Percentage who thought Australia should focus more of its aid on the Pacific
Informing Australians about China’s presence as an aid donor in the Pacific makes them less likely to want aid cut, and more inclined to favour an increased aid focus on the Pacific. That makes sense.
We didn’t expect the next finding though. We thought telling Australians about China in the Pacific would make them more likely to want Australian aid focused on advancing Australia’s interests. The opposite was the case. When we asked whether Australian aid should be spent, “primarily for the purpose of helping people in poor countries”, or “primarily to help advance Australian interests”, both the sober and alarmist articles increased the share of survey participants who wanted Australian aid focused foremost on helping people in developing countries. They also decreased the share of participants who wanted Australian aid focused on advancing Australia’s interests. (Both articles’ effects were statistically significant with p-values <0.05.)
Percentage wanting Australian aid focused foremost on helping people in developing countries
Surely, if Australians were concerned about a rising China exerting geostrategic influence through its aid to the Pacific, they would want Australia to become more hardnosed in its own giving, and more focused on taking care of itself? That’s not what our experiment shows. We think the most likely explanation for this counterintuitive finding is that the average Australian sees the real threat from Chinese aid being to the people of the Pacific, rather than to Australia itself. We can’t be sure, but if that is how the average Australian is thinking, they’re actually being quite reasonable. Aid matters to the small island states of the Pacific, and if Chinese aid is poorly conceived it could cause harm. On the other hand, there’s no evidence yet that aid will buy China real geostrategic influence in a region where political elites are well-practiced at adroitly ignoring donors’ demands. It also isn’t clear how much threat marginally more Chinese influence in a very large sea would actually pose to Australia.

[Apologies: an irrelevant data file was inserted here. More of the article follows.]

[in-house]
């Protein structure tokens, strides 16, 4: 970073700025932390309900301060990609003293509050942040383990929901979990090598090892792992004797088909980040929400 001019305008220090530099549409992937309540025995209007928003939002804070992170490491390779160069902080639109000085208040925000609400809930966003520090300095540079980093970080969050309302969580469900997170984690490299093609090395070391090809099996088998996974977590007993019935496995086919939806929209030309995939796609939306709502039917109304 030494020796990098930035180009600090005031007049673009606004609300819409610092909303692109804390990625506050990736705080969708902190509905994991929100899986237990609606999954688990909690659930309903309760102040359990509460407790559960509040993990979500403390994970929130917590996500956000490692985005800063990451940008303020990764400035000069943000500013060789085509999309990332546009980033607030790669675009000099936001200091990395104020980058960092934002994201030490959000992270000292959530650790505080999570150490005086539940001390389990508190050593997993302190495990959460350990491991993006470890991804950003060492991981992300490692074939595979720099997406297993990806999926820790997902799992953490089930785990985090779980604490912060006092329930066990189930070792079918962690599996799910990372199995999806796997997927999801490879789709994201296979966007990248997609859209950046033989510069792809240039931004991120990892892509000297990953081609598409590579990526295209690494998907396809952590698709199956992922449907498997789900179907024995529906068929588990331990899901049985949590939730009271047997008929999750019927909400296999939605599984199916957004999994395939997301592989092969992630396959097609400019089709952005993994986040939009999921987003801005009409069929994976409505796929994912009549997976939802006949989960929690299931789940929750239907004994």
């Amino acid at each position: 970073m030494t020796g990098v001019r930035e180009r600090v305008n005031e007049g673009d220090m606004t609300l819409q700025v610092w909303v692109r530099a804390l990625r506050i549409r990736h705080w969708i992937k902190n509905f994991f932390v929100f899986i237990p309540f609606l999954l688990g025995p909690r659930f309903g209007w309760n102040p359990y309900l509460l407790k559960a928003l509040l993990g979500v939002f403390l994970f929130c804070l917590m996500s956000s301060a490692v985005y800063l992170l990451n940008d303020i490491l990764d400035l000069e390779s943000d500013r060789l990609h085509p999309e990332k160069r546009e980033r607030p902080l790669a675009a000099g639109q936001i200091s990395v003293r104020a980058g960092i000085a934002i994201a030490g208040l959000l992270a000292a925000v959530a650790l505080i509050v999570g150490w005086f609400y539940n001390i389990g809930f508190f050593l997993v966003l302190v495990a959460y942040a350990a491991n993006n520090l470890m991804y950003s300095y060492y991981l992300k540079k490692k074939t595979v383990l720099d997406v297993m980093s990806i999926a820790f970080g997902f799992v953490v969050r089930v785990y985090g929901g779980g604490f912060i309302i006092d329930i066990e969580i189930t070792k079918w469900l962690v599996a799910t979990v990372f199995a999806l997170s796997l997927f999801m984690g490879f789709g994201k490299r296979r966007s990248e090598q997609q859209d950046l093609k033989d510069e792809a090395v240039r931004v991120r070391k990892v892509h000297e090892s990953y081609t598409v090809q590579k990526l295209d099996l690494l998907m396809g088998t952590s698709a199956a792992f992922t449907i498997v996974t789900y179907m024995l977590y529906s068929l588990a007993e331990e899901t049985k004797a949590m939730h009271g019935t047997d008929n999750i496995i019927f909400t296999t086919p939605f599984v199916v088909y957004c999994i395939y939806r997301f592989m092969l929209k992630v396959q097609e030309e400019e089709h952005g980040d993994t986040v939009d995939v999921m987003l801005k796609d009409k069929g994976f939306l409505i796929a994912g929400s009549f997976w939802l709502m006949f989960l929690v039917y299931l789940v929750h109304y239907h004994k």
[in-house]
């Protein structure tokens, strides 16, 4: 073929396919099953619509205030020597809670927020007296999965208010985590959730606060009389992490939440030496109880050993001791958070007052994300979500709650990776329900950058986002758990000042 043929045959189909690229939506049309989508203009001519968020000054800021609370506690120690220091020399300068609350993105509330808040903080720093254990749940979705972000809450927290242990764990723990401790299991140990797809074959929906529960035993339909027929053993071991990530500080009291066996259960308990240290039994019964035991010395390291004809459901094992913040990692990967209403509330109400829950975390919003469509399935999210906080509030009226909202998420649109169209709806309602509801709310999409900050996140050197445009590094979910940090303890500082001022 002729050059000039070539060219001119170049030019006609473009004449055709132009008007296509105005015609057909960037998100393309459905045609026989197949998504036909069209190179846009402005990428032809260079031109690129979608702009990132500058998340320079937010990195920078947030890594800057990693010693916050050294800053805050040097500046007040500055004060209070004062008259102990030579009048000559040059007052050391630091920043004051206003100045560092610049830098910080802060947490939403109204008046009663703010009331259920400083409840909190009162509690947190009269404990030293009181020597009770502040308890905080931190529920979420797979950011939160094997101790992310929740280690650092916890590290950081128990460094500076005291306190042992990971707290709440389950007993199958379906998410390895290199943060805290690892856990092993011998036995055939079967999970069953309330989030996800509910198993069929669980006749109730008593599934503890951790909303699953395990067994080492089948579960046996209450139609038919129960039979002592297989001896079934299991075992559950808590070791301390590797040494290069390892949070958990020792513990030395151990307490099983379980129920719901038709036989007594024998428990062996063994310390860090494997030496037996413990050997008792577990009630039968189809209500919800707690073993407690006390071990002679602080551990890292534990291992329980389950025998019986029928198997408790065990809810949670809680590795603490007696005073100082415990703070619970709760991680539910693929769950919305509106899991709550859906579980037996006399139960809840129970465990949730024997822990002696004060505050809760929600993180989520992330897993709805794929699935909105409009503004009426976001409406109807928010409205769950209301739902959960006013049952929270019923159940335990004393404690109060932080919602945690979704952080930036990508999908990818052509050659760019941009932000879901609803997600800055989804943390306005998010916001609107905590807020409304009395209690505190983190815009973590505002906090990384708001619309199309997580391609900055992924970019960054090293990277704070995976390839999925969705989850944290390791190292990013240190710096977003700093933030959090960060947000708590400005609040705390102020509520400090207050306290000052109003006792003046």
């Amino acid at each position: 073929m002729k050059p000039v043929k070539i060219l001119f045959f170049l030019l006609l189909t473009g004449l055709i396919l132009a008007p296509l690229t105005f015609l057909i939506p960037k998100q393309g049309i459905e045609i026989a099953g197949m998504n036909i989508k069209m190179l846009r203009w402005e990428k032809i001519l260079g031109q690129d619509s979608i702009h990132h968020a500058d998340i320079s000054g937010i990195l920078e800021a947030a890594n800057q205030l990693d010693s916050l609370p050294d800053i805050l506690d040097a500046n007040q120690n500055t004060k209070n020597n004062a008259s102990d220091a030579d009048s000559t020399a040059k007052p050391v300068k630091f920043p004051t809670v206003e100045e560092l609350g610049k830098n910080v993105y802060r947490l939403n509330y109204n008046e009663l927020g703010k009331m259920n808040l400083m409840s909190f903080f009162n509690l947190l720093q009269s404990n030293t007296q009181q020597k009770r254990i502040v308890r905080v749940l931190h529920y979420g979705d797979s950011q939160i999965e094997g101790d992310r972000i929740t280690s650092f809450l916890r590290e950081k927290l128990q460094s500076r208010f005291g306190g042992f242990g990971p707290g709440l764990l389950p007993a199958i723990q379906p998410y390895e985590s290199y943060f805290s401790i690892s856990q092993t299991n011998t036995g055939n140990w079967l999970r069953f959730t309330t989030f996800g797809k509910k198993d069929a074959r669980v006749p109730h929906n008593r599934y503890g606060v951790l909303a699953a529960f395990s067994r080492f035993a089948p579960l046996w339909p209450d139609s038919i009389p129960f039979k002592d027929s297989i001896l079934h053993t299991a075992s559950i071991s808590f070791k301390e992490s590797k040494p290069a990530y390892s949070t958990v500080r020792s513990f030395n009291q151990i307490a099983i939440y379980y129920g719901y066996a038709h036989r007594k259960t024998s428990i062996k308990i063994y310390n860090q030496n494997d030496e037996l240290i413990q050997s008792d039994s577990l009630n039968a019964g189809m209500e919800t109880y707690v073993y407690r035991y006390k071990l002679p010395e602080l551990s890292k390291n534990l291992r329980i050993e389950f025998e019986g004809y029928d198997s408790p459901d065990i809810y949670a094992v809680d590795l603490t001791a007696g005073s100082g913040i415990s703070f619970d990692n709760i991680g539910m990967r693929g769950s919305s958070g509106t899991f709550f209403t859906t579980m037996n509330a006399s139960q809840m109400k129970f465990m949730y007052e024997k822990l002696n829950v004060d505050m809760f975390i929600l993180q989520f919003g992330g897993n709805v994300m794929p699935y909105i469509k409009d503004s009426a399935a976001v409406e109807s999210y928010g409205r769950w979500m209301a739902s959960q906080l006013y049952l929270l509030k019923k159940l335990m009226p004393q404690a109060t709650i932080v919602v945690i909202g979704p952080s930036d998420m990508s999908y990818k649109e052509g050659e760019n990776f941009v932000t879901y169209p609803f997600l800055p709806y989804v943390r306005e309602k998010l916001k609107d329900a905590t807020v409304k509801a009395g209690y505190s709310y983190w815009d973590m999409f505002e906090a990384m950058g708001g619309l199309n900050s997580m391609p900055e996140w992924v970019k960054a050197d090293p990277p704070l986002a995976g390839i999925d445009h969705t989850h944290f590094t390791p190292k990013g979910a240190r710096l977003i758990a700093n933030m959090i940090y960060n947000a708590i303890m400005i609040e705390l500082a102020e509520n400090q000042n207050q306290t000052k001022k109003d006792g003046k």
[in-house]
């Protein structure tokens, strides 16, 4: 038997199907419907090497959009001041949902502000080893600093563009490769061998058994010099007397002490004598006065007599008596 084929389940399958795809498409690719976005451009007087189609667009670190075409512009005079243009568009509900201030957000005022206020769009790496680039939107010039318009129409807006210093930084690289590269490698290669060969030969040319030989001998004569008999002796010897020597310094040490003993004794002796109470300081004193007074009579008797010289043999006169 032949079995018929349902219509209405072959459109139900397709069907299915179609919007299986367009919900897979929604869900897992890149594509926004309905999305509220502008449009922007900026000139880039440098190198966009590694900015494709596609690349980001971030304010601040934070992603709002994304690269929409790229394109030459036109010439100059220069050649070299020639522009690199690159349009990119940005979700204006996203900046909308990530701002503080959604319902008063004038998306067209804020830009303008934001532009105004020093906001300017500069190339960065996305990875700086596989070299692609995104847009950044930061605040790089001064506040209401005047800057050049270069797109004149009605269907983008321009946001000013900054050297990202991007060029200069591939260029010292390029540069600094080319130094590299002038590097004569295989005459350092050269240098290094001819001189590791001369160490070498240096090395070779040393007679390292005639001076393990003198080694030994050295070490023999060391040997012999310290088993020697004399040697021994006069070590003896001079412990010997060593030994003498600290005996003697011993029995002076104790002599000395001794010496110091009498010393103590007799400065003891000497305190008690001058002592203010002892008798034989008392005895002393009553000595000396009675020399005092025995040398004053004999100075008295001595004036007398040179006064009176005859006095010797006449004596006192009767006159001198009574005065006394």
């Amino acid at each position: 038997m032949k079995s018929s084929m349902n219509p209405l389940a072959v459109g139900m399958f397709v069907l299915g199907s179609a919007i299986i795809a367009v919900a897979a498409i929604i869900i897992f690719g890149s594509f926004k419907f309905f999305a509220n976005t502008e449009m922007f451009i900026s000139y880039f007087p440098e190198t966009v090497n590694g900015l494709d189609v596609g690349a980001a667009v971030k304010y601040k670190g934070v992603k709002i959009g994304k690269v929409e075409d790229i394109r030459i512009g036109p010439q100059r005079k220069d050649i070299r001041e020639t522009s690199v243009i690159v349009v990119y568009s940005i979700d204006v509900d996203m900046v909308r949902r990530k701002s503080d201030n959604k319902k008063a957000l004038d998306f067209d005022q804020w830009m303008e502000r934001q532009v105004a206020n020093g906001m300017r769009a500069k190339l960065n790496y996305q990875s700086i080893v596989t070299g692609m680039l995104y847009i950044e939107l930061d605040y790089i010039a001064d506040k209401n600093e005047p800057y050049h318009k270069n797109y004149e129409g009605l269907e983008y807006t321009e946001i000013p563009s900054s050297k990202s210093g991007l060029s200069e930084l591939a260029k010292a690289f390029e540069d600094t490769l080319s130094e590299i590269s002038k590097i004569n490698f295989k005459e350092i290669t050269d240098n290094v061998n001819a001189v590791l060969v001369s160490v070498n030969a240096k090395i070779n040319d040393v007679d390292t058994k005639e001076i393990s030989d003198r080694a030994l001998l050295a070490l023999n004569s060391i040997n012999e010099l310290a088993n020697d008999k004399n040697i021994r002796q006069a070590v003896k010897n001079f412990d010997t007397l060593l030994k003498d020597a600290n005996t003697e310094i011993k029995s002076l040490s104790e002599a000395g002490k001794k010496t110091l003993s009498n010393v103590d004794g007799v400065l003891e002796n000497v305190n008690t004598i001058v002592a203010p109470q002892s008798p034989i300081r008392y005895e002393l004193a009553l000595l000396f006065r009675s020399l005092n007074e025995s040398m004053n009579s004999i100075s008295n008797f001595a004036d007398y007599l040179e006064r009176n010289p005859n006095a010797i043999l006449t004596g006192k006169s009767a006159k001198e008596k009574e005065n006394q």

The final surprise in our findings was that, although the alarmist article almost always had a larger effect than the sober analysis, the difference between the two articles was never, itself, statistically significant. (In layperson’s terms, this suggests the alarmist article might have been more effective, but we don’t have definitive evidence.) Perhaps this was simply because the alarmist wasn’t alarming enough. On the other hand, it may have been because the average Australian doesn’t always need to be frightened into changing their views. Sometimes the facts are enough.
A version of this blog first appeared on the Lowy Institute’s The Interpreter here.
About the author/s
Terence Wood is a Research Fellow at the Development Policy Centre. His research focuses on political governance in Western Melanesia, and Australian and New Zealand aid.
Chris Hoy is undertaking a PhD in Economics at the ANU and is currently working part-time as a Lecturer at the Crawford School, ANU, as well as a Consultant for the World Bank and Asian Development Bank.
Jonathan Pryke worked at the Development Policy Centre from 2011, and left in mid-2015 to join the Lowy Institute, where he is now Director of the Pacific Islands Program. He has a Master of Public Policy/Master of Diplomacy from Crawford School of Public Policy and the College of Diplomacy, ANU.